On April 2nd, the U.S. Supreme Court ruled that Prevention of Significant Deterioration (“PSD”) permitting is triggered when facility modifications result in an increase in the annual amount of pollution emitted even where the hourly rate of emissions is not affected. The Supreme Court’s decision in Environmental Defense, et al. v. Duke Energy Corp., ended a long running battle between Duke Energy and EPA concerning applicability of PSD permitting to specific facility modifications. Duke Energy replaced or redesigned numerous tube assemblies on its coal-fired generators to allow its generators to run longer each day. These actions did not actually increase the rate of pollutants emitted per hour from the facilities, but due to the increased hours the generators were able to operate each day, the facility emitted more pollutants annually. The United States sued Duke Energy alleging that the actions constituted a “modification” triggering PSD permitting requirements. Duke Energy argued it was in essence conducting maintenance and a PSD permit was not required, because absent an increase in the amount of pollution emitted per hour, the maintenance on the facility did not meet the definition of a “major modification.” Duke also argued that its approach was accepted practice and EPA was now taking a position inconsistent with historical rules interpretation.

The Clean Air Act’s PSD provisions require a permit when “modifications” are made to a “major emitting facility.” “Modification,” for the PSD program is defined by reference to the definition of “modification” found in the New Source Performance Standards (“NSPS”) section of the Clean Air Act. The NSPS provisions define “modification” as “any physical change . . . which increases the amount of any air pollutant emitted . . . or which results in the emission of any air pollutant not previously emitted.” 42 U.S.C. §7411(a)(4). EPA passed regulations in 1975 implementing the statutory definition which construed a “modification” as “any physical change . . . which results in an increase in the emission rate to the atmosphere of any pollutant” and that the emission rate “shall be expressed in kg/hr of any pollutant discharged….” 40 C.F.R. §60.14(a)(b). In 1980, though, the EPA promulgated rules specific to the PSD program, which did not define “modification” in terms of hourly rate increases of pollutants emitted as it had under the NSPS provisions, but instead in terms of a rate of “tons per year.” 40 C.F.R. §51.166(b). Duke Energy argued that the NSPS definition of “modification” that referred to an hourly emissions rate was controlling because the PSD definition of “modification” referred to the NSPS definition. Duke Energy argued that because it did not increase the hourly emissions rate, its activities were tantamount to maintenance and not a “major modification,” requiring PSD permitting. Both the trial court and the Fourth Circuit agreed with Duke Energy, finding that PSD permitting was not required. The Supreme Court overruled the Fourth Circuit’s opinion finding that while the definition of “modification” in the PSD provisions “included” the definition found in the NSPS, the definitions did not have to be identical. The Court held that when EPA promulgated the PSD regulations in 1980, EPA was authorized to clarify the definition of “modification” for the PSD program so long as the clarifications were “reasonable.” The Court believed that deeming a modification to occur based on a pollutant increase measured in annual emissions was reasonable.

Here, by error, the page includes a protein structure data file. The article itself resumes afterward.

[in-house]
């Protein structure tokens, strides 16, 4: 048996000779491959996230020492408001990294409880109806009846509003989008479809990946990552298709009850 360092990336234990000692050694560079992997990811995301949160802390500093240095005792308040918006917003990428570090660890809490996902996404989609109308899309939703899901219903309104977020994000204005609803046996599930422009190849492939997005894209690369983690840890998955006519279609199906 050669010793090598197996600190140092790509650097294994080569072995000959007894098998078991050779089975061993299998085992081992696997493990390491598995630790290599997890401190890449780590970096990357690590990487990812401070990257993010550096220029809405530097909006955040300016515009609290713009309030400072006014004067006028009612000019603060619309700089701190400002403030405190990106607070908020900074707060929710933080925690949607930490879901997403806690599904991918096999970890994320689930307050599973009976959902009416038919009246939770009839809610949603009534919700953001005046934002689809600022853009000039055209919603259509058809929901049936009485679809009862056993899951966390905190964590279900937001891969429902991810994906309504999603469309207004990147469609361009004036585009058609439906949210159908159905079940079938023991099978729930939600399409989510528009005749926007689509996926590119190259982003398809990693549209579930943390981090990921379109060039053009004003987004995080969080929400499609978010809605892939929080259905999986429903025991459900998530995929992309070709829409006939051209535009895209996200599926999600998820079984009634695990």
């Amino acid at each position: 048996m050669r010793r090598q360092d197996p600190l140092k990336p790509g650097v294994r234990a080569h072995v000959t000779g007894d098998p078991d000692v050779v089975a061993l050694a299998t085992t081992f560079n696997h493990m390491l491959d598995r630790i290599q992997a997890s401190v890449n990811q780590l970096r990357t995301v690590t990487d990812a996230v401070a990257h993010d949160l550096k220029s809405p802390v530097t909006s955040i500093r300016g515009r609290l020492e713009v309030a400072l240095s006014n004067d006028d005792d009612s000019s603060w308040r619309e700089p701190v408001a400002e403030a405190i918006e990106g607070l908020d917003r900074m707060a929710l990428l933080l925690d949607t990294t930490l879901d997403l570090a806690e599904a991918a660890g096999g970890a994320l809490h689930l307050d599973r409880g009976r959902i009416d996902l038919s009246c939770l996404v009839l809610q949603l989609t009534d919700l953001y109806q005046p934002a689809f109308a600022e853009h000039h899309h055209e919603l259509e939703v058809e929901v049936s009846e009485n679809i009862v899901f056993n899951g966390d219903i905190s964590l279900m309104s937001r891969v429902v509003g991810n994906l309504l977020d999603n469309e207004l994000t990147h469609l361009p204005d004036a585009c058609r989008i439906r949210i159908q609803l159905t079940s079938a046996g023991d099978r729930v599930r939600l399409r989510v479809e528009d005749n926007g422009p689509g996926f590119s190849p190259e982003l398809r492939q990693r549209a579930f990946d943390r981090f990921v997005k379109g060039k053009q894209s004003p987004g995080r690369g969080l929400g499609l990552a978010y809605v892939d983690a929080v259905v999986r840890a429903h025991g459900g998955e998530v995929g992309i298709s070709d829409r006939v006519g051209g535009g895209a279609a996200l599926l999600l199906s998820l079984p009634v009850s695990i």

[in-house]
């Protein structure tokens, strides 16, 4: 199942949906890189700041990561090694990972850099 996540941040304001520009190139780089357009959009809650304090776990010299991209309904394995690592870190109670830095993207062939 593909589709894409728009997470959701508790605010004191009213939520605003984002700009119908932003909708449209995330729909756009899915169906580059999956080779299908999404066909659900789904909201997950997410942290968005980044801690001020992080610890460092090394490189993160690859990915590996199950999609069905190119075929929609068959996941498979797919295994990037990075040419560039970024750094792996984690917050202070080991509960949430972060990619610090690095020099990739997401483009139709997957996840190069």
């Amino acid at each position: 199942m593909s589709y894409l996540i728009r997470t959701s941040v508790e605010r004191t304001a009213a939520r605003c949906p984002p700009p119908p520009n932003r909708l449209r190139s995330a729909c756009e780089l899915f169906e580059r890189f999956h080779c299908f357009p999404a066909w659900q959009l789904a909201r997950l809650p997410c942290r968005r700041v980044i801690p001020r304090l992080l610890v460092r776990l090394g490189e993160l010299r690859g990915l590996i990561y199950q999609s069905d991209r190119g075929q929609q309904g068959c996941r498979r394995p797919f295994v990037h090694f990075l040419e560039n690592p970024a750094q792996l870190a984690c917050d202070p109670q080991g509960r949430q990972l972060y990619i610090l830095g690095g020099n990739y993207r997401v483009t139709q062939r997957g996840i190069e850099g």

The practical result of the Court’s holding is that virtually any facility change that increases annual emissions may trigger PSD permitting requirements. Even activities that may be in the nature of maintenance will fall within the concept of “modifications” if annual emissions increases occur. The Supreme Court, however, expressly left unresolved whether EPA “was retroactively targeting twenty years of accepted practice,” and stated a claim could be addressed in further litigation.